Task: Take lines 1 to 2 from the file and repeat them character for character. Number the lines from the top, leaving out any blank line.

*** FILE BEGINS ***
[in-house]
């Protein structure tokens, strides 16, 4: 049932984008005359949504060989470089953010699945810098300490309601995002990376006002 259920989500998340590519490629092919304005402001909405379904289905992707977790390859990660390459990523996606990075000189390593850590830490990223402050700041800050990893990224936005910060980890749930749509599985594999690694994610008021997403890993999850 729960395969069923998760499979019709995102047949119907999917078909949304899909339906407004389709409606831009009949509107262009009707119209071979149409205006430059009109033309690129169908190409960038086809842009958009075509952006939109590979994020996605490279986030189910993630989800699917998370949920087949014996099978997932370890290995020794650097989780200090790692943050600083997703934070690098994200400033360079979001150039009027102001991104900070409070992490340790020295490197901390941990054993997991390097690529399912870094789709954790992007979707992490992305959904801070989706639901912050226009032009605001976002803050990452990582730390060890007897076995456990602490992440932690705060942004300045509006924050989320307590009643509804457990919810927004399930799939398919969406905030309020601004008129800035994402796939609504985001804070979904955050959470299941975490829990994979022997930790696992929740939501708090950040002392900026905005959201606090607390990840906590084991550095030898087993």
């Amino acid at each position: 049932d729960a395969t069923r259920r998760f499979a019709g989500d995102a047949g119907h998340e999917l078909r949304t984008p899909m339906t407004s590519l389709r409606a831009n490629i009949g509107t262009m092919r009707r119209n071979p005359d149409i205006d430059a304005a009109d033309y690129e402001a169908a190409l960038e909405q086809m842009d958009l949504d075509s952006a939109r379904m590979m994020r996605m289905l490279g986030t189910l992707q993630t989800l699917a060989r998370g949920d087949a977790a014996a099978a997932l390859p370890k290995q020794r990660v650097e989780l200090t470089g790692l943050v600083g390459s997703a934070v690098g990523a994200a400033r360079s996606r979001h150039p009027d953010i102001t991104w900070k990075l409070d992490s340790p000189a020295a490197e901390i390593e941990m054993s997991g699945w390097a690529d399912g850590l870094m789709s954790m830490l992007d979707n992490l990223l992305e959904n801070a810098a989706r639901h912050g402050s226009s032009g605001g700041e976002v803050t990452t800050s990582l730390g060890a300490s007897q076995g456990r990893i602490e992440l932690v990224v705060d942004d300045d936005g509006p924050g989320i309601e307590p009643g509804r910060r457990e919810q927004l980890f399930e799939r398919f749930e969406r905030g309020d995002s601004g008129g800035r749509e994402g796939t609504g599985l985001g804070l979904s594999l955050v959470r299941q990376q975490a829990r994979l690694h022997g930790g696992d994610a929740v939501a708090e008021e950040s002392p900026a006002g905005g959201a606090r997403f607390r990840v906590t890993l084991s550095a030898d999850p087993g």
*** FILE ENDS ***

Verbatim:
[in-house]
């Protein structure tokens, strides 16, 4: 049932984008005359949504060989470089953010699945810098300490309601995002990376006002 259920989500998340590519490629092919304005402001909405379904289905992707977790390859990660390459990523996606990075000189390593850590830490990223402050700041800050990893990224936005910060980890749930749509599985594999690694994610008021997403890993999850 729960395969069923998760499979019709995102047949119907999917078909949304899909339906407004389709409606831009009949509107262009009707119209071979149409205006430059009109033309690129169908190409960038086809842009958009075509952006939109590979994020996605490279986030189910993630989800699917998370949920087949014996099978997932370890290995020794650097989780200090790692943050600083997703934070690098994200400033360079979001150039009027102001991104900070409070992490340790020295490197901390941990054993997991390097690529399912870094789709954790992007979707992490992305959904801070989706639901912050226009032009605001976002803050990452990582730390060890007897076995456990602490992440932690705060942004300045509006924050989320307590009643509804457990919810927004399930799939398919969406905030309020601004008129800035994402796939609504985001804070979904955050959470299941975490829990994979022997930790696992929740939501708090950040002392900026905005959201606090607390990840906590084991550095030898087993």